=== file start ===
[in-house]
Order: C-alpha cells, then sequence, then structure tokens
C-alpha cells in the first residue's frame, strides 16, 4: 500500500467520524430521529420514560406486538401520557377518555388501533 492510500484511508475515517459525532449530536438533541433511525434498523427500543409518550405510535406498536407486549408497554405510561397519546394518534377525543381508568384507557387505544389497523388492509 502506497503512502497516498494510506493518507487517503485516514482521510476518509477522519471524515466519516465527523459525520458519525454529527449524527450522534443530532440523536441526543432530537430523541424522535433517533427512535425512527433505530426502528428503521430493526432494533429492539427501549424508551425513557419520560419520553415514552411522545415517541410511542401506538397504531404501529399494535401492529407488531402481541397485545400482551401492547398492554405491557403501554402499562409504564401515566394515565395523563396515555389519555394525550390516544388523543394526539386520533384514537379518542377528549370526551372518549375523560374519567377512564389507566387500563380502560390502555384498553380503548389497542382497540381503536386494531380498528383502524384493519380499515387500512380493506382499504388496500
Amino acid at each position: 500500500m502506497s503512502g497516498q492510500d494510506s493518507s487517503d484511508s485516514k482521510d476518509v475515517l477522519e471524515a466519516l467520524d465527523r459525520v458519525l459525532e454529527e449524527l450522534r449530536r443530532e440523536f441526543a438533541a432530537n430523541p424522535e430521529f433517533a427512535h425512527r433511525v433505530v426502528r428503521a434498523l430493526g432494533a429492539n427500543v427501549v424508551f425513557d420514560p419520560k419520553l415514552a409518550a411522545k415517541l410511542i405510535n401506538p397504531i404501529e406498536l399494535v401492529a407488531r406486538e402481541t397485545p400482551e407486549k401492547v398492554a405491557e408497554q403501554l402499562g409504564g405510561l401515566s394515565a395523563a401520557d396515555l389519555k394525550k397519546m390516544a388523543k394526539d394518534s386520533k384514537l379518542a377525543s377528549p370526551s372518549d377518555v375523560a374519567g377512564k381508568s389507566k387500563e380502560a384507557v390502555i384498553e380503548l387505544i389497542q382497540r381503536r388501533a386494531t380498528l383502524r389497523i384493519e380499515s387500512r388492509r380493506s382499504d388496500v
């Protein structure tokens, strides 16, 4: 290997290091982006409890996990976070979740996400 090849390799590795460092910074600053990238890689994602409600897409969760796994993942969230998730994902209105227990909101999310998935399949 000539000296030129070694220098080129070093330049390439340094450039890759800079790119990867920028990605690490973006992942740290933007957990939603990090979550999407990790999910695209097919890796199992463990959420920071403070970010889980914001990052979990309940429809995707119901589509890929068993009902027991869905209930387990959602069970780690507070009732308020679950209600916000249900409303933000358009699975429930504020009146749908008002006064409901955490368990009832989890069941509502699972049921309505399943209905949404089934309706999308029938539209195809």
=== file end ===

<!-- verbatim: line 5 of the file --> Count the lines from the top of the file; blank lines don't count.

């Protein structure tokens, strides 16, 4: 290997290091982006409890996990976070979740996400 090849390799590795460092910074600053990238890689994602409600897409969760796994993942969230998730994902209105227990909101999310998935399949 000539000296030129070694220098080129070093330049390439340094450039890759800079790119990867920028990605690490973006992942740290933007957990939603990090979550999407990790999910695209097919890796199992463990959420920071403070970010889980914001990052979990309940429809995707119901589509890929068993009902027991869905209930387990959602069970780690507070009732308020679950209600916000249900409303933000358009699975429930504020009146749908008002006064409901955490368990009832989890069941509502699972049921309505399943209905949404089934309706999308029938539209195809």